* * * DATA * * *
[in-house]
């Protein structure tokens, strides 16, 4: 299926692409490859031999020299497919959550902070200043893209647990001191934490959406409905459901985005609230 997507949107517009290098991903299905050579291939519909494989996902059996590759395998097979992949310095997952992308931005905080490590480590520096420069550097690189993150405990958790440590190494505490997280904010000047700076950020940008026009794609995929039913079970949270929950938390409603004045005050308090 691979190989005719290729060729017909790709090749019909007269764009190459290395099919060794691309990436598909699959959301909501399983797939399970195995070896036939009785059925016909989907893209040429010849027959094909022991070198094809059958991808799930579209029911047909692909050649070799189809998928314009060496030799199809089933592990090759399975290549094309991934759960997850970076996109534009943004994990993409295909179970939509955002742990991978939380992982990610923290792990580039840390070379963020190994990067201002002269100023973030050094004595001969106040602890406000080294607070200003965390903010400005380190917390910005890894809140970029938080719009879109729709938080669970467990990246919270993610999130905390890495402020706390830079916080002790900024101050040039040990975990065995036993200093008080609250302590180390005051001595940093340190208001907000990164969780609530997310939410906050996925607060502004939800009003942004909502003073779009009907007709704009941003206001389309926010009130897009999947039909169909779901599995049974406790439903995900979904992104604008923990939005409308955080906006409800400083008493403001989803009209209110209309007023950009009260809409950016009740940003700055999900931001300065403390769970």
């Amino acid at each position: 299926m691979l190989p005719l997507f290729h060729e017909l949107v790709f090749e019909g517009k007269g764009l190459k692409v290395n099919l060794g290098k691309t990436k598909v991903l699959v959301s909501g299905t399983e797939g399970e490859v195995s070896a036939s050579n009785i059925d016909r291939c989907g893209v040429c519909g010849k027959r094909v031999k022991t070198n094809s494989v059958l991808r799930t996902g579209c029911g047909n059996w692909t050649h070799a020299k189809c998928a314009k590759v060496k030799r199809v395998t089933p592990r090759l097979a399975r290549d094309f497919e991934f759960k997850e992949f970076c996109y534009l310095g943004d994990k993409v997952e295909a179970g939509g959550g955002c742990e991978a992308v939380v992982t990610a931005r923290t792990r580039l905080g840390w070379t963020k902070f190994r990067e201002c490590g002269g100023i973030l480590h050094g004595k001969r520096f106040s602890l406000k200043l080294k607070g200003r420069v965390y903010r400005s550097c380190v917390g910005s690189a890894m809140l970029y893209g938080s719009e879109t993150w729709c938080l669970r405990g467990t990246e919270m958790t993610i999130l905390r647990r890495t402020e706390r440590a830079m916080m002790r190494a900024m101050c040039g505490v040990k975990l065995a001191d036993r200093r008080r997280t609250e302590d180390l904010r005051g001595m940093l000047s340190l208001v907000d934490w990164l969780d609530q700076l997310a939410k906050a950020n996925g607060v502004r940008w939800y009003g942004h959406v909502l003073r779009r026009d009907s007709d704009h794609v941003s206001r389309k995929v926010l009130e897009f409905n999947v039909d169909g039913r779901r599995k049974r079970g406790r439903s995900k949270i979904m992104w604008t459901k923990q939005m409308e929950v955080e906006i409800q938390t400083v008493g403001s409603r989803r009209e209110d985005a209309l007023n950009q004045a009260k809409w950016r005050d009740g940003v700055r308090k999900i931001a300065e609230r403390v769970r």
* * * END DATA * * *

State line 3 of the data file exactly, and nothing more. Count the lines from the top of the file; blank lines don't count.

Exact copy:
């Amino acid at each position: 299926m691979l190989p005719l997507f290729h060729e017909l949107v790709f090749e019909g517009k007269g764009l190459k692409v290395n099919l060794g290098k691309t990436k598909v991903l699959v959301s909501g299905t399983e797939g399970e490859v195995s070896a036939s050579n009785i059925d016909r291939c989907g893209v040429c519909g010849k027959r094909v031999k022991t070198n094809s494989v059958l991808r799930t996902g579209c029911g047909n059996w692909t050649h070799a020299k189809c998928a314009k590759v060496k030799r199809v395998t089933p592990r090759l097979a399975r290549d094309f497919e991934f759960k997850e992949f970076c996109y534009l310095g943004d994990k993409v997952e295909a179970g939509g959550g955002c742990e991978a992308v939380v992982t990610a931005r923290t792990r580039l905080g840390w070379t963020k902070f190994r990067e201002c490590g002269g100023i973030l480590h050094g004595k001969r520096f106040s602890l406000k200043l080294k607070g200003r420069v965390y903010r400005s550097c380190v917390g910005s690189a890894m809140l970029y893209g938080s719009e879109t993150w729709c938080l669970r405990g467990t990246e919270m958790t993610i999130l905390r647990r890495t402020e706390r440590a830079m916080m002790r190494a900024m101050c040039g505490v040990k975990l065995a001191d036993r200093r008080r997280t609250e302590d180390l904010r005051g001595m940093l000047s340190l208001v907000d934490w990164l969780d609530q700076l997310a939410k906050a950020n996925g607060v502004r940008w939800y009003g942004h959406v909502l003073r779009r026009d009907s007709d704009h794609v941003s206001r389309k995929v926010l009130e897009f409905n999947v039909d169909g039913r779901r599995k049974r079970g406790r439903s995900k949270i979904m992104w604008t459901k923990q939005m409308e929950v955080e906006i409800q938390t400083v008493g403001s409603r989803r009209e209110d985005a209309l007023n950009q004045a009260k809409w950016r005050d009740g940003v700055r308090k999900i931001a300065e609230r403390v769970r």